Monthly Archives: March 2017

Viking Identity & Christianity – The Performed Violence of Olaf Tryggvason

The Postgrad Chronicles

Olaf I Tryggvason took the throne of Norway in 995, reigning for a brief but eventful five years. Though Olaf had been a pagan Viking raider, by the time he took the Norwegian crown he was a fierce proponent of Christianity, and his reign was pivotal in the inexorable transition of Scandinavia from paganism to Christianity. It is natural then that over time Olaf became mythologised figure in a Christianised Scandinavia whose literary culture was invested in clerical scribes. While the broad strokes of Olaf’s life and reign as described within our sources seem plausible, implausible tales of heroism, treachery, torture and prophecy have also attached themselves to his legacy. It is these narratives on which I will focus – examining not only the stories themselves, but the sources in which they appear – with a most particular interest in those tales that depict Olaf’s propensity to engage in coercive…

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Edward I’s Welsh Crusade

The Postgrad Chronicles

Edward I’s Welsh Crusade

Any journey to Europe to visit medieval castles is incomplete without a trip to the Welsh countryside to appreciate arguably the most impressive ring of fortifications from the middle ages. Edward’s imposing strongholds are not only an example of the craftsmanship of Master James of St George, but are an enduring representation of the military aptitude of the forceful and dynamic English king. From Flint, to Rhuddlan; through Harlech, Conwy and Caernarfon, and ultimately concluding at Beaumaris, Edward literally set in stone his victories against the Welsh. In this article we will take a brief look at the military background of Edward I, his dealings with Wales, and the experiences of his crusading journey.

So, lets get to the history…

Despite his many victories against his northern enemies in Scotland, those that earned him the moniker, the Hammer of the Scots, it was to the…

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Streets of Stalingrad 4 – An Interview With Lombardy Studios and 626 Designs, LLC.

Rolling Boxcars

Streets of Stalingrad is touted as the ultimate wargame that is exclusively focused on the World War II battle for Stalingrad. It’s one of those games I owned, sold and now have

lingering sellers remorse. A few weeks ago the wargaming community was taken by storm (in a way) by the announcement of a forthcoming Streets of Stalingrad 4th edition. I read the announcement and what little additional information that was available at the time and blogged about some of my concerns. To be fair, I did pass some judgment based on the information available at the time and standard practices I was familiar with. Readers’ feedback, both on the blog and on social media conveyed similar concerns.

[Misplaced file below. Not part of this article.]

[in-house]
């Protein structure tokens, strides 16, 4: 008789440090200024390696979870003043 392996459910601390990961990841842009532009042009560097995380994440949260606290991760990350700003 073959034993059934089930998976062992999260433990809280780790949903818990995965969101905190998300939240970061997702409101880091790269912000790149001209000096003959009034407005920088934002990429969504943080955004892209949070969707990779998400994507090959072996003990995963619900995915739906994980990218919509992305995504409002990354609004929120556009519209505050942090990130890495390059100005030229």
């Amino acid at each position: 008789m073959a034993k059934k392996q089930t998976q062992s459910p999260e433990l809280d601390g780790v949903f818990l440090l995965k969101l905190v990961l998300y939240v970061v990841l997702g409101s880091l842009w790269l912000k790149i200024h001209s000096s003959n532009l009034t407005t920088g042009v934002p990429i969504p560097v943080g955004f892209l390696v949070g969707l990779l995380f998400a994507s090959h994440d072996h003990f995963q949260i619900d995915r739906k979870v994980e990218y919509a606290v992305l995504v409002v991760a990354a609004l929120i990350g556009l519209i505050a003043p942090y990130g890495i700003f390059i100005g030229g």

I took that as my queue to reach out the Lombardy Studious and 626 Designs, LLC., the company that will be publishing the game for an interview. I thought an interview…

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THE LOGOS YPTIOOS OF AEGAIAN

WE THE ECOUMENISTS exontes zilon FOR AN OECOUMENIC POLIS

Towards a New Egyptology?

In his inaugural lecture as Edwards Professor of Egyptian Archaeology and Philology, Stephen Quirke – who is also Curator of UCL’s Petrie Museum of Egyptian Archaeology – delivered a radical and highly personal vision of the future of Egyptology.

Invoking Walter Benjamin in On the Concept of History, Professor Quirke explained to a full auditorium how the collection, for him, is a problematic legacy of foreign (and often unwelcome) intervention in Egypt’s cultural past: an assemblage of unstable “monads”, overflowing with tensions and “waiting to explode”.

The talk began with the Arab Spring, moving back through the history of Egyptian archaeology, viewed not just from the standpoint of European scholars and explorers, but also through the eyes of Egyptian observers such as Al-Jabarti.

It ended at the recently established cultural village of New Hermopolis, devoted to the revitalisation of Middle Egypt through alternative forms of…

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Rebuilding Palmyra

As much as I am for reconstructing sites destroyed by these damned terrorists she has a point. It’s a matter of priorities. First you fix the present. Then you secure the future. Then you fix the past.

Muse, amused

In 2015, the ISIS destroyed the Temple of Bel – a Roman shrine within Palmyra, a UNSECO world heritage site in Syria from where they had been co-ordinating assaults. The International Criminal Court condemned the attacks as a war crime. Now a replica of the gateway of the Temple, 3D printed by digital archaeologists at the University of Oxford, has been erected in Trafalgar Square in a “show of solidarity” with Syria.

It is easy to recognise the virtue of quickly and easily undoing the damage ISIS wrought. Palmyra was a symbol of identity for the Syrian people, and a point of cultural pride. To rebuild is highly symbolic of the resilience of the displaced and oppressed in the face of ISIS’s terrorism, and the commitment of Syria’s government to restore order.

The last Palmyra was a feat of human endeavour and creativity, meticulously planned and executed with bricks and…

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KNAVES AND FOOLS

Wyrdwend

KNAVES AND FOOLS, BOYS AND WIZARDS

Suddenly Alternaeus looked up to see the boy standing beside him. How long the boy may have stood there patiently waiting for him to finish or may have attempted to summon him from his numinous labors he knew not.

He looked back down at the grael. The roiling and lotic liquid was lentic and smooth again, untroubled and clear. Not a shadow lingered, not a ripple disturbed the surface or the depths. It was as if the grael were one more and without any apparent transition a spotless and terrene lens by which to view our naïve and evident world. Or at least some sort of polished glass to see blemishless to the bottom of the Black Sea. From whose distant waters Alternaeus had filled the grael.